Many talents, one calling: A conversation with Susie Spatafora

If you talked to Susan Hellman Spatafora when she was an administrator for the St. Petersburg Opera Company, you were meeting someone skilled at putting others in the spotlight. 

If you heard her sing, perhaps you wondered why you hadn’t seen her in that spotlight more often. The first time I had that experience, she was singing the title role in Puccini’s Suor Angelica. Spatafora filled the hall with a rich soprano, evoking grief simply by inhabiting the aria, no more and no less. 

Spatafora left her post as associate development director in 2019 to pursue singing opportunities, which were too numerous to attempt while working in such a demanding administrative role. She performed in Opera Tampa’s Carmen weeks before its performing arts venue closed due to COVID-19, then anchored Die Fledermaus as Rosalinde in December with Opera Orlando, one of the first live opera performances since the pandemic. 

She grew up mostly in Duluth, Minn., the daughter of a physician and a teacher. At age 4, according to family lore, she pitched her parents on piano lessons by plunking out an original tune composed for the occasion.  

The parents caved. Subsequent musical milestones included pedaling a bicycle 75 miles with the adults to the Madeline Island Music Festival in Wisconsin. She wrote songs and recorded herself singing them. 

“I would never in a million years share those with anybody,” she said. 

Spatafora majored in vocal performance at Indiana University, then earned a master’s degree at the Cincinnati College-Conservatory of Music. She landed young artist spots with the Central City Opera, Sarasota Opera and the Palm Beach Opera and roles in the Glimmerglass Festival. 

To survive in New York, she took a vocational test at a temp agency.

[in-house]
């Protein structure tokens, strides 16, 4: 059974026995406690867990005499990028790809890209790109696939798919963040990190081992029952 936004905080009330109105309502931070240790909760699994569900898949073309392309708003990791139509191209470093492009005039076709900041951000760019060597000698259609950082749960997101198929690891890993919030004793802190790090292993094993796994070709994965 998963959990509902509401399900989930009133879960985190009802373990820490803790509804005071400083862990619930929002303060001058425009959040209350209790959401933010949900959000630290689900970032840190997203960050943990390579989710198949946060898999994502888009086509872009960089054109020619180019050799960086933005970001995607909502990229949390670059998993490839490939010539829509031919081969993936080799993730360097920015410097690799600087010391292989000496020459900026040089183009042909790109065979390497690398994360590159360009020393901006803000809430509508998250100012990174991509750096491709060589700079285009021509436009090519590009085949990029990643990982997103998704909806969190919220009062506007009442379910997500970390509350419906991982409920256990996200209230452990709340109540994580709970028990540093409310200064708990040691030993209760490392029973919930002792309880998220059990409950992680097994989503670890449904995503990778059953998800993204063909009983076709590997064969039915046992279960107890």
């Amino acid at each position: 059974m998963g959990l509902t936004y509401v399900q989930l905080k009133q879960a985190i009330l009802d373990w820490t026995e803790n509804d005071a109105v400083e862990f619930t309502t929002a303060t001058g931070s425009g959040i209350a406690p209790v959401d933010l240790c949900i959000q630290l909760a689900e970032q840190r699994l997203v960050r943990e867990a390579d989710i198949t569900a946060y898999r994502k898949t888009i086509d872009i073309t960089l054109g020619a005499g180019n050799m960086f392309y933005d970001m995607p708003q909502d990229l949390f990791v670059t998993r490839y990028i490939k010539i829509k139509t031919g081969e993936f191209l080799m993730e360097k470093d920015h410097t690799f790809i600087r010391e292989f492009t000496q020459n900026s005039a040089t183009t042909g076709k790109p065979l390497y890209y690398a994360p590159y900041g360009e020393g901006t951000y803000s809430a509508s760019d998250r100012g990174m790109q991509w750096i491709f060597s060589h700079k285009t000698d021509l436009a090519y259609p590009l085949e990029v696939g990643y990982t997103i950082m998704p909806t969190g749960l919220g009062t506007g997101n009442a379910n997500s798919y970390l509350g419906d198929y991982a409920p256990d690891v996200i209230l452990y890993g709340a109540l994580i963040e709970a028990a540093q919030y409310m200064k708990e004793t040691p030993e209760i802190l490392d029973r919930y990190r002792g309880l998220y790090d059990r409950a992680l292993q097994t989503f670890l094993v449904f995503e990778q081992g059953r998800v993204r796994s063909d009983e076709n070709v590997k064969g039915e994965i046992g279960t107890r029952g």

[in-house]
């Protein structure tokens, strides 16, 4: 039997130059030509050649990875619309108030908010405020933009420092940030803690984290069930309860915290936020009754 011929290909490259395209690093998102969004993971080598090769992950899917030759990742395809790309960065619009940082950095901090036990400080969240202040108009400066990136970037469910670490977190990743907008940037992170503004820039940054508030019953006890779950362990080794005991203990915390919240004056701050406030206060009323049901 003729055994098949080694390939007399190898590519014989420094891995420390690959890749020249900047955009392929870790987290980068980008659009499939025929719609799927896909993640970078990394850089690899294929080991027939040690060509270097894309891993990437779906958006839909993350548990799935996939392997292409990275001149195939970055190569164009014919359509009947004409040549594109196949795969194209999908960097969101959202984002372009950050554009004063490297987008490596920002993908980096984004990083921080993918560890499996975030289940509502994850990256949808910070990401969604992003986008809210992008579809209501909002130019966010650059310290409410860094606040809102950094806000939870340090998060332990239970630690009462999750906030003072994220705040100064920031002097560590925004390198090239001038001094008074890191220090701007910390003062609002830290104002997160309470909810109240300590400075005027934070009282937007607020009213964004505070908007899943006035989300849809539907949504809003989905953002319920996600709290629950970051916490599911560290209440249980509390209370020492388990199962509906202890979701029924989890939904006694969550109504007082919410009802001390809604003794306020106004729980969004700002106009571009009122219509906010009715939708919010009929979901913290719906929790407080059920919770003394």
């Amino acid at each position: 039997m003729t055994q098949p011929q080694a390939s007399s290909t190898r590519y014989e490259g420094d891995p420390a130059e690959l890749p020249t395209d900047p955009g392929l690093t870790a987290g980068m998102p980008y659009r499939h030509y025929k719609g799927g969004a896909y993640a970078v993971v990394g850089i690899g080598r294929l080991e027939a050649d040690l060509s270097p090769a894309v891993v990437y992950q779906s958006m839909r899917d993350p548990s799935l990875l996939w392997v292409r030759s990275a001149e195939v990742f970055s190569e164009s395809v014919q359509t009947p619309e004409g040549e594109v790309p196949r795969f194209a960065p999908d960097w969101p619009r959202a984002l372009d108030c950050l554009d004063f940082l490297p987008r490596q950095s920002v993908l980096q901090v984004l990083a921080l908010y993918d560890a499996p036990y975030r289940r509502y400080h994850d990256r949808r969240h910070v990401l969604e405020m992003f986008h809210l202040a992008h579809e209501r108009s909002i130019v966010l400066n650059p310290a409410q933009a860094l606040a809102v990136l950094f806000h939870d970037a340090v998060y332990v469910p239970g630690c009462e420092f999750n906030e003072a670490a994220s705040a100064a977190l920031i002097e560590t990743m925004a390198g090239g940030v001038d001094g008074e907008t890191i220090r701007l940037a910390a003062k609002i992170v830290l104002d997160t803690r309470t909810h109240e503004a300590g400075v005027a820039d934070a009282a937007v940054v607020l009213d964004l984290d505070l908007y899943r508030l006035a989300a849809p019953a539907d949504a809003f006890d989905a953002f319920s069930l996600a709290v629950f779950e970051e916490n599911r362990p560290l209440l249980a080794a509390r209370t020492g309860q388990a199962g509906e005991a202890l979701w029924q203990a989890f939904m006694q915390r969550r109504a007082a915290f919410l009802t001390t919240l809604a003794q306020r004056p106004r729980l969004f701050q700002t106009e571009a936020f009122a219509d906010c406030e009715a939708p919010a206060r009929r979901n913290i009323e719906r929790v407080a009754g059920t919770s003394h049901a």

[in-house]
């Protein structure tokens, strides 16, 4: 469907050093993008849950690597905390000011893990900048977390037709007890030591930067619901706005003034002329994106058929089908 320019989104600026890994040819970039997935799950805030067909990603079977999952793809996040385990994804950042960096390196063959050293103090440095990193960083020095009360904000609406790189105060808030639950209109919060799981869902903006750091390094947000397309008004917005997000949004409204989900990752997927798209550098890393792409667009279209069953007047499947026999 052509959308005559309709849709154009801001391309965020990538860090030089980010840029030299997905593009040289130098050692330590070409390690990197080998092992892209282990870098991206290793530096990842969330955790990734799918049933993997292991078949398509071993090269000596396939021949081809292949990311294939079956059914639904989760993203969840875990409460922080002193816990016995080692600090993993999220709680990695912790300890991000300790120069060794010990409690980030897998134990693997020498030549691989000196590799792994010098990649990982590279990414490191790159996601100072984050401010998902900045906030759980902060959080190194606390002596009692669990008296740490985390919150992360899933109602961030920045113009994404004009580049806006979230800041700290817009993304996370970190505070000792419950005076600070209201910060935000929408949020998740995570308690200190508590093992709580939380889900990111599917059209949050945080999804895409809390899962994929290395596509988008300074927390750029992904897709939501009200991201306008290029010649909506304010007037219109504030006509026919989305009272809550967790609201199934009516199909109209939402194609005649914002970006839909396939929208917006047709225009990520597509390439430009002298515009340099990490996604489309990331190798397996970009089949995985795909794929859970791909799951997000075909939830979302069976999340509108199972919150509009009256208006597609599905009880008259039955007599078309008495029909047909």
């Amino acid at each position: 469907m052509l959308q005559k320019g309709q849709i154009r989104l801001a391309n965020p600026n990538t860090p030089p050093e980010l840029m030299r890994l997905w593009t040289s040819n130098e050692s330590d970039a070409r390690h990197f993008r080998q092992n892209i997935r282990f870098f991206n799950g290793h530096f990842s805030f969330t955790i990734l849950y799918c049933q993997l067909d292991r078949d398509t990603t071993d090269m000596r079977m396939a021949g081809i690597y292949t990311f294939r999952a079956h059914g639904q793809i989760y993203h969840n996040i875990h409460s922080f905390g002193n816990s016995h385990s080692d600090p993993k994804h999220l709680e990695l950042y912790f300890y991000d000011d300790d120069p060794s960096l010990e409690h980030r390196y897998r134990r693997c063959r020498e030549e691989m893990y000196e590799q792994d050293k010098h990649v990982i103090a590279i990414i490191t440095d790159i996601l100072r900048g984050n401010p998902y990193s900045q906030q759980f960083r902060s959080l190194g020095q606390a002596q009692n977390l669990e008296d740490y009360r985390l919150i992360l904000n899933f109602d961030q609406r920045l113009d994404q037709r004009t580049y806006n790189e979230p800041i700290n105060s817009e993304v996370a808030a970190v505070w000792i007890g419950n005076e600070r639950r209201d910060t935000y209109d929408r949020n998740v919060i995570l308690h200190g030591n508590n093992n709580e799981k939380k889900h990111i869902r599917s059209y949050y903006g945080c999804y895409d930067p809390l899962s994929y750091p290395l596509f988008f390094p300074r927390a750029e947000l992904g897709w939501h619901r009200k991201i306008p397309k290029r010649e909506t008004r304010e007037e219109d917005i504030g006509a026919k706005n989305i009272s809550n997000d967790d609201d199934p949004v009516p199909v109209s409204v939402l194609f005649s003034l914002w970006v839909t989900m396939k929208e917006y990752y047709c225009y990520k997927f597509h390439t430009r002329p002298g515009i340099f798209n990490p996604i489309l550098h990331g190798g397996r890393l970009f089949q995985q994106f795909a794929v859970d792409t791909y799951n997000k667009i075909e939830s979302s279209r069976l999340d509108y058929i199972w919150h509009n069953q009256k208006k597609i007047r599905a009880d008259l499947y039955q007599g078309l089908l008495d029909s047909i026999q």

“They said, ‘Well, basically, all you are qualified to do is filing.’” Spatafora recalled. In particular, she needed to improve her command of Microsoft Office. 

“I said, ‘Do you have resources?’ She said yes, I could come back and take courses. I said, ‘Can I do it now?’” 

The agency placed her at Rockefeller Philanthropy Advisors, a nonprofit with a global scope. She stayed for most of a decade while singing in a variety of venues. A role in 2010, as Micaëla in Carmen with the St. Petersburg Opera, marked a fork in the road. 

Florida was a place people come to die, she thought on the drive down. She wondered how a three-year-old company in God’s waiting room survived and whether the orchestra would be any good. 

Her doubts turned to elation with the company, including the theater’s technical director whom she met at the St. Petersburg Shuffleboard Club after a rehearsal, the company’s unofficial after-hours haunt. Her relationship with Christopher Spatafora continued after she returned to New York. She moved to St. Petersburg in 2012, started working for the St. Petersburg Opera and married Christopher at the shuffleboard club.  

Meanwhile, as associate director of development, she operated behind the scenes in a way few performers can, handling everything from finding housing for visiting talent to their transportation to the opera’s relationships with its donors. All of those emails and phone calls, cost estimates and communications influenced not just the community but Spatafora herself. 

“I learned that you need to be extraordinarily kind to the people who run the company,” she said. “There are so many people that go into a production. It’s not just about the singer. And I think that is important when you are onstage singing, recognizing that. It gives me a sense of comfort, maybe takes a little bit of pressure off, knowing that there are so many people supporting and surrounding a production.” 

Yet Spatafora felt the operatic stage calling. 

“In my younger life, even though I went to these top-tier schools and had an incredible music education, I never was fully prepared to commit myself to this crazy life, this crazy career completely. For years of my life that has plagued me, that I didn’t put myself out there enough or that I didn’t leave myself open to rejection or failure, but at the same time, success.” 

Now fully committed to pursuing her singing career, she and Christopher recently bought a house in the country, “a beautiful money pit,” in a prime location for early morning kayaking on an ice blue spring-fed river.  

She signed with Athlone in recent months. Vocally, she has never felt better. “Recently I’ve fallen in love with singing again in a way I haven’t since childhood,” she said. 

— By Andrew Meacham